The Dominici affair, by juge Carrias


1 - How I became involved in the Lurs case.


o Beginnings.


When Sir Jack, Lady Ann and little Elizabeth Drummond were murdered at Lurs, near the Dominici family home on the night of 4-5 August 1952, I had been a magistrate for little more than a year. After completing my studies in 1951 I took up my first job as a deputy judge at the Toulon courts.


As a rule, I am not interested in current affairs, even in sensational crimes. Throughout my career, I’ve been more interested in civil rather than criminal cases, having specialized in expropriation rights.


In early August 1952, I was in my chambers in Toulon and was more interested in the beach when the day’s work was done. Though I was in touch with my family in Forcalquier, I paid little attention to the tragic end met by the English family in Lurs. Even afterwards I only glanced at the descriptions in the papers of the investigation led by Superintendents Edmond Sébeille and Fernand Constant and by the investigating magistrate Roger Périès, or of the trial  in November 1954.


However, in early-1955 I was brought to take serious interest in this affair. On entering the office of the chief judge of the Aix-en-Provence Appeal Court to seek promotion, I was surprised to learn that he was sending me with immediate effect to Digne as an investigating judge, with a definite nomination to follow. The Ministry of Justice had just begun a new investigation into the Lurs crime and a new magistrate was required to conduct it. As Judge Roger Périès had been transferred to Marseilles, I was called to replace him and open a new investigation.


I was as astonished as I was pleased. Most deputy judges named as titular judges were required to spend several years in the north or east of France. But I was sent to the Basses-Alpes (Lower Alps, now Upper Provence Alps, Department), where my family had its roots and where my grandfather, Léon Lenoir, had been investigating judge in Forcalquier, 60 years earlier. And he too had been sent there to investigate a particularly difficult case. Although I was not espeecially attracted to criminal law, I was rather flattered by my promotion. With all the arrogance of youth, I didn’t bother asking myself whether I would be up to the job or not and if I would be able to cope with all the passions unleashed by the death sentence pronounced on 28 November  1954, or if I would not fall into the traps that would inevitably be set for me. I only wanted to move forward and get to the truth in a case on which I had formed no particular personal opinion, and been influenced by no pressure, as a sitting, free and thoughtful magistrate should.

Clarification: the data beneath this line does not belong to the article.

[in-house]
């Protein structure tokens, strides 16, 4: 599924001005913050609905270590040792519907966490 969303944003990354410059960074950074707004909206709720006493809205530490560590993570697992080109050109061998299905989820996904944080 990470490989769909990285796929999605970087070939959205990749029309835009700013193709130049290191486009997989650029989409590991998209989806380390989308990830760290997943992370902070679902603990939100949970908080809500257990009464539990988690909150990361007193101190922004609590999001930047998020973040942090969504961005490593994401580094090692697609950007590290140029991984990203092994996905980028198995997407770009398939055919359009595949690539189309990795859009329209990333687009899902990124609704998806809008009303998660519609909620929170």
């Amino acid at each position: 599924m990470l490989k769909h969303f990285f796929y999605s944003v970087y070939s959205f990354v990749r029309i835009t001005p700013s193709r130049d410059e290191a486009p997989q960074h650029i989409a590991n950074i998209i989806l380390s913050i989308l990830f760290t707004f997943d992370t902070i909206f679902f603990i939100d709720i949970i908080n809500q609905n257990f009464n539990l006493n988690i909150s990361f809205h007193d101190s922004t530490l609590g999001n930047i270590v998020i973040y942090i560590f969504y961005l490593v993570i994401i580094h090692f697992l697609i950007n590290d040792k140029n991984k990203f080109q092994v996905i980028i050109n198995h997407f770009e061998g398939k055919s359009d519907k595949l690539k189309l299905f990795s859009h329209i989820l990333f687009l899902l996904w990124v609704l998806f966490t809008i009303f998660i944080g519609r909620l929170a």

I was completely open minded, but there had been leaks to the press, and I found myself dragged out of total obscurity into national notoriety, without any preparation. Even before I got back to Toulon from Aix, my home was surrounded by journalists. And even as I drove to Digne in my little Renault, a reporter was telling his readers of the sensational scoop that I had left with a bike on the roof of the car.


o Arrival in Digne.


It was only on arrival in Digne that I met those who had been involved in the Lurs crime; first of all, Louis Sabatier, the State Prosecutor and the investigating judge, Roger Périès. They informed me that as far as they were concerned all light had been shed on the case and justice had been done in court. The case was watertight. Gaston Dominici alone was guilty of the triple murder. Nothing remained to be uncovered and, consequently, my job seemed to them to be pointless and a foregone conclusion as a failure. This was the official line of the tribunal in Aix and the police department in Marseilles. According to this, all doubt about the case had been introduced by the media in Paris, which had followed the trial without understanding anything, and had spread to the ministry of justice and the Paris police department.


As to the other main actors in the first investigation, I saw even less of them, except for the investigating judge, Louis Sabatier. I must have met Superintendents Sébeille and Constant three or four times.


I was free to make up my own mind during my first investigation and I was naïve enough to think that a fresh pair of eyes might allow the case to be seen in a new light.


Every night I studied the files carefully until I was ready to begin the investigation.



2 – How my investigation proceeded


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